Preparing for the New School Year 

Preparing for the New School Year 

At the start of every school year, parents and students alike are often in the dark about what is coming in the year ahead. When students are in primary school, this does not feel so overwhelming. However, once a student reaches high school the thought of a new year’s content can become more and more overwhelming particularly as they reach the ATAR years. As parents or students, it is incredibly important to prepare correctly for the school year ahead. There are a number of strategies that people can use to prepare for the new school year whether in primary school or in high school. Here are my top five favourite strategies for preparing for a new school year to ensure academic success.

Number 1: Checking the Syllabus

Every year, teachers will create a learning plan for your child based on what is required of them by the Australian curriculum. Copies of the Australian curriculum for each year group and each subject can be found at the ACARA website. My recommendation is to search on the website for the appropriate year and understand what is going to be taught in the year ahead. Once you know what your child will be learning, it becomes a lot easier to frame your daily conversations and your daily questions to the appropriate year level that you were looking at. For example, you can find out on the year three science syllabus that children are going to learn about how liquids and solids respond to changes in temperature, for example water changing to ice, or melting chocolate. Once you are aware of this it becomes much easier to prompt conversations about this topic in everyday life. Children’s brains make connections to things that they already know or things that they have already heard. By establishing an understanding of the concept that they are going to learn in class will be much more engaging and they will be much more likely to hold on to all of their learning in the classroom.

Number 2: Lesson Plans or Unit Outlines

In primary school, teachers will often set units based on collaboration with other teachers in their school. Therefore, we know that teachers have some kind of understanding of the subjects or that in areas that they will be teaching in a particular term. It’s a great idea to reach out to your child’s new teacher at the at the start of the year and kindly ask for a very brief breakdown of what they will be covering in class that term so that you can reinforce different concepts and create different questions in your everyday life that will develop more enhanced learning in the classroom. For high school students, teachers are required to deliver a unit outline or assessment outline for each of the subjects that your child will sit (teachers of elective units may not be required to do this) and they should be accessible on your parent portal for school. Alternatively, teachers will likely give students a copy of this unit outline on the very first day of each of their classes for the year. Prompt your child to bring these home and make a copy of them so that you could have a copy at home. This is particularly important for year 11 and year 12 as sometimes these assessments will fall sooner than expected due to the sheer amount of content that is being taught at any one time.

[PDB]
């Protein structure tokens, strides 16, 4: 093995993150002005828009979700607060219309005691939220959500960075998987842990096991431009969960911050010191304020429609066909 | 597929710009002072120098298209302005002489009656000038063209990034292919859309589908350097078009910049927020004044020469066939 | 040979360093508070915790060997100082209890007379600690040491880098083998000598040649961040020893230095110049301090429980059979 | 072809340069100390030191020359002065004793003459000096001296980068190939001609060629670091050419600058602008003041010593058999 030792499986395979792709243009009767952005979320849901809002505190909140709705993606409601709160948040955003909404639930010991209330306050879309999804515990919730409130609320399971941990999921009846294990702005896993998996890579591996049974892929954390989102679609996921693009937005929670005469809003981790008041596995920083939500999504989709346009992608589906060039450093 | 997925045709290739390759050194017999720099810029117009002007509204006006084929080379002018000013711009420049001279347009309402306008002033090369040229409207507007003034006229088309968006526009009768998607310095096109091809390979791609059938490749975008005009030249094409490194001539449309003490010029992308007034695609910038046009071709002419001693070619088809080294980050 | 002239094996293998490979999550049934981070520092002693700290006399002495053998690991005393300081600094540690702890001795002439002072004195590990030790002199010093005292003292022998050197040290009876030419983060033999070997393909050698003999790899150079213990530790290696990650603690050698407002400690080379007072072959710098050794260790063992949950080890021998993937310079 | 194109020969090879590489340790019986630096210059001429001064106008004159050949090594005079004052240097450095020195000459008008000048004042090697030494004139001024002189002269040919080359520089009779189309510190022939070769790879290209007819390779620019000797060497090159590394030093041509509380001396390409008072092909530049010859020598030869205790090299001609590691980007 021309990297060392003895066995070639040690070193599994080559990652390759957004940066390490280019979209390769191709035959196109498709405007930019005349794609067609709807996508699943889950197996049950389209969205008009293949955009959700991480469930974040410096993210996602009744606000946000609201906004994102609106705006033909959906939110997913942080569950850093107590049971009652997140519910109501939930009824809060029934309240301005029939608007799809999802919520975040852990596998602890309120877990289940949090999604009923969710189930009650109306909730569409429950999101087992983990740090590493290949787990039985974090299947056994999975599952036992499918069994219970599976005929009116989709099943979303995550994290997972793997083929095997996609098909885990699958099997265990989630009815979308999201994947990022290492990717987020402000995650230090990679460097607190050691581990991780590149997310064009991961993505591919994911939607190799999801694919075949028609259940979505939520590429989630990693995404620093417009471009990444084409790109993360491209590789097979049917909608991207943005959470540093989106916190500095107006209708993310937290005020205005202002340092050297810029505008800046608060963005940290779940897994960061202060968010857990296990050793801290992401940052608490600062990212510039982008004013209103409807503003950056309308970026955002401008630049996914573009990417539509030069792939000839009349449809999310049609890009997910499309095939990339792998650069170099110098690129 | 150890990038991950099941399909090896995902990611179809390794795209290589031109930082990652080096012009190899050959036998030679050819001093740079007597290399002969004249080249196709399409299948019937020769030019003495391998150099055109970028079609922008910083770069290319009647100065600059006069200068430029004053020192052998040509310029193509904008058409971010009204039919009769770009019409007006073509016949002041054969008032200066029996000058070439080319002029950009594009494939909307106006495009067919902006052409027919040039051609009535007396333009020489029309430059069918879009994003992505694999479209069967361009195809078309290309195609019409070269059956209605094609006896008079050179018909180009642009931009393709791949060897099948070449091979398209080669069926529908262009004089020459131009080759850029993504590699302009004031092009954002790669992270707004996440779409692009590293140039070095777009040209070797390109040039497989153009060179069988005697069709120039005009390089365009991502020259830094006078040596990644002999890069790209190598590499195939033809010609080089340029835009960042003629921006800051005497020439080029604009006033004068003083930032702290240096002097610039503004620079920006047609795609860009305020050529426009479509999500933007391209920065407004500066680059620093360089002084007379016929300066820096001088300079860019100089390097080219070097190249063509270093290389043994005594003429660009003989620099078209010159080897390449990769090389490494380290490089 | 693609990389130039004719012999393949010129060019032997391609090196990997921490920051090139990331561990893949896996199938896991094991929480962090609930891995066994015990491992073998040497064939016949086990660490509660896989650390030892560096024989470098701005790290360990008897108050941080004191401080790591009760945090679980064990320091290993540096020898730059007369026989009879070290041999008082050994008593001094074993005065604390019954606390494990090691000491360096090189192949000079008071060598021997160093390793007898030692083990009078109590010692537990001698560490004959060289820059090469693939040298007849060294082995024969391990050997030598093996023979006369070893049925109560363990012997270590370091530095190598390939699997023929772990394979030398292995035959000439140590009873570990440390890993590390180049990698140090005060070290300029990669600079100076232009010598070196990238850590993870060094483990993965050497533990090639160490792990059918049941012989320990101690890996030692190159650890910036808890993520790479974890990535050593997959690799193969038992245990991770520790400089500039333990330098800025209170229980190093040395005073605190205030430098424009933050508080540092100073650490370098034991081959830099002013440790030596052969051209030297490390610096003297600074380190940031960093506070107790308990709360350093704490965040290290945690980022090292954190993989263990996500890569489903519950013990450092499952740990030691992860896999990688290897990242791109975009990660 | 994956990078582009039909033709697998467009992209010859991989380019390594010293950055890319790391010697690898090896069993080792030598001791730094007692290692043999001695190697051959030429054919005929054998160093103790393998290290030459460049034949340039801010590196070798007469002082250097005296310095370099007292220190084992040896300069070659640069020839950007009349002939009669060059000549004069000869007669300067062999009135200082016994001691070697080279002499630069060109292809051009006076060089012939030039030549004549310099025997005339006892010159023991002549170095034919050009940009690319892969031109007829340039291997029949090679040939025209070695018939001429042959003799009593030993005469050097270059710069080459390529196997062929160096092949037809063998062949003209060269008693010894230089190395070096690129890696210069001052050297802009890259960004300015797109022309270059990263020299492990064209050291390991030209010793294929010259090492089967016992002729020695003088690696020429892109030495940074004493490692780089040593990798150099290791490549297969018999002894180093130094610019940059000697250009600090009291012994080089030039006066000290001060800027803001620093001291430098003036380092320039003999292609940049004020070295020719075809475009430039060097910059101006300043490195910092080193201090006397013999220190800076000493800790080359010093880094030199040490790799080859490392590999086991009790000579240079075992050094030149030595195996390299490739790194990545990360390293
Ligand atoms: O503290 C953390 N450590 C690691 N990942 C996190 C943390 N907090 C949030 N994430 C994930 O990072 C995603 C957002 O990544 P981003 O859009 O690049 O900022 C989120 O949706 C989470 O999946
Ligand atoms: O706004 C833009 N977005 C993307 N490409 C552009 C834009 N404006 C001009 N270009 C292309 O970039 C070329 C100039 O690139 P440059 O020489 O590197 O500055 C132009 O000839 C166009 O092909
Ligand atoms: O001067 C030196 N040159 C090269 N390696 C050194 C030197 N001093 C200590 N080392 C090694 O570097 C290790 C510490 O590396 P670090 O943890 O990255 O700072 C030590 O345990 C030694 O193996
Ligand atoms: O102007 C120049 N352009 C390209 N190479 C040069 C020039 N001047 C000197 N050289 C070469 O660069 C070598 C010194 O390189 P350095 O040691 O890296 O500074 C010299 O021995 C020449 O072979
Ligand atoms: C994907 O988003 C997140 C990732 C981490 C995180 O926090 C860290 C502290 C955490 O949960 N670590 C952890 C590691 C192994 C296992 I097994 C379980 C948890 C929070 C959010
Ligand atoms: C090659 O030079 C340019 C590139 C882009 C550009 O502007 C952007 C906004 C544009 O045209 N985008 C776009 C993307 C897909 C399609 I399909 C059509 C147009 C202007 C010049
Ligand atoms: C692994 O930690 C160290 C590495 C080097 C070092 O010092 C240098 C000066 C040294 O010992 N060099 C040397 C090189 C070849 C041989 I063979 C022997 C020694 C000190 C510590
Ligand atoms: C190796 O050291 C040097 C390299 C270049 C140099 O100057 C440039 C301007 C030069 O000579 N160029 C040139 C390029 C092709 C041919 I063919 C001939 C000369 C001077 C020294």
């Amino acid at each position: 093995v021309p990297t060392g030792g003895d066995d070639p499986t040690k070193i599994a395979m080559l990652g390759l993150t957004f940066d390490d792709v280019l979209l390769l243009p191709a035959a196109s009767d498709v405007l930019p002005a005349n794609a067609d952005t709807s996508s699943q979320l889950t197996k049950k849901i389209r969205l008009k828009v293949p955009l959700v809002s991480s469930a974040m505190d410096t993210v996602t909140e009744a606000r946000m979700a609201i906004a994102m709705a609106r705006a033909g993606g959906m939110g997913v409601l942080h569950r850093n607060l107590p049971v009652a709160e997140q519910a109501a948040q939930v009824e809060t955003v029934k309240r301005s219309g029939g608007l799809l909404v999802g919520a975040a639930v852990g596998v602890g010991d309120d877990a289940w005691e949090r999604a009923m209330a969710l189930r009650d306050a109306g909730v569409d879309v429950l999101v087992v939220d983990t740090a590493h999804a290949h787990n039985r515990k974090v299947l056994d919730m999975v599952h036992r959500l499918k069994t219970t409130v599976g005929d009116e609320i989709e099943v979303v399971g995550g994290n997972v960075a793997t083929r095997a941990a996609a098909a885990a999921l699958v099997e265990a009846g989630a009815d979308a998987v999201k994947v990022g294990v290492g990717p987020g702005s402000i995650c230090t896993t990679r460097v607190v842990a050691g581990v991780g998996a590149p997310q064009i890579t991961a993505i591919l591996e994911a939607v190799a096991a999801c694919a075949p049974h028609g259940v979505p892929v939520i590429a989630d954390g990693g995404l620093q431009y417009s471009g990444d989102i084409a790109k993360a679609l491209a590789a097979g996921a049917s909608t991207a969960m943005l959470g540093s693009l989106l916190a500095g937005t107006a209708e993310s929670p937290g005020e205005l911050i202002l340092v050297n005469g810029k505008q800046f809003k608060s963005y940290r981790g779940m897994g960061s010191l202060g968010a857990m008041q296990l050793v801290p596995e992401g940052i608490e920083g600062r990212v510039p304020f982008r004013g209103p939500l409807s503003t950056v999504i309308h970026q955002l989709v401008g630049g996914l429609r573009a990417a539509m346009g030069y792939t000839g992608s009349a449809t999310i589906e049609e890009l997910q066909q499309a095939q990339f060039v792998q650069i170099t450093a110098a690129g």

Number 3: Note Keeping

Daily study is a little bit excessive for primary school. However, it makes sense for students to have somewhere that they can keep notes that they will likely need for tests. For example, if your student has studied Greek history in their humanities class, have them jot down four or five of the main points that they were taught in that class. They can keep this in a folder at home and this will prompt them when they are then practising for their test or if they forget important information to remember key lessons that were delivered as part of the unit. Once a student reaches high school, it is fundamentally important that note keeping becomes part of their habits. Having files at home where children can come home and do a weekly or daily dump of all of the key lessons that they talk about will help them recall what they learnt in the day; this will also serve as a useful study resource when it comes to test time. If this habit is practised every week students will find themselves in a much better position when it comes to exam time later in the year.

Number 4: Yearly Testing

It is a good idea to do a quick google search of the yearly tests that are expected of students as they progress through different years. For example, in year three, year five, year seven and year nine, students are expected to do the NAPLAN test. However, certain schools have requirements for students every year with tests such as the PAT test or the gifted and talented test. Understanding the different standardised testing that is going to be done through the year can reduce test anxiety as they are not sprung on the students without forewarning. It is good to discuss these tests and discuss that they are really useful in providing a picture of where students are out but not to worry too much about what happens with the results. It’s all about understanding what additional resources your child needs to help them in their learning. This could also be useful for students who are looking to enter selective schools as you will keep abreast of the selective testing that is done in yearly intervals.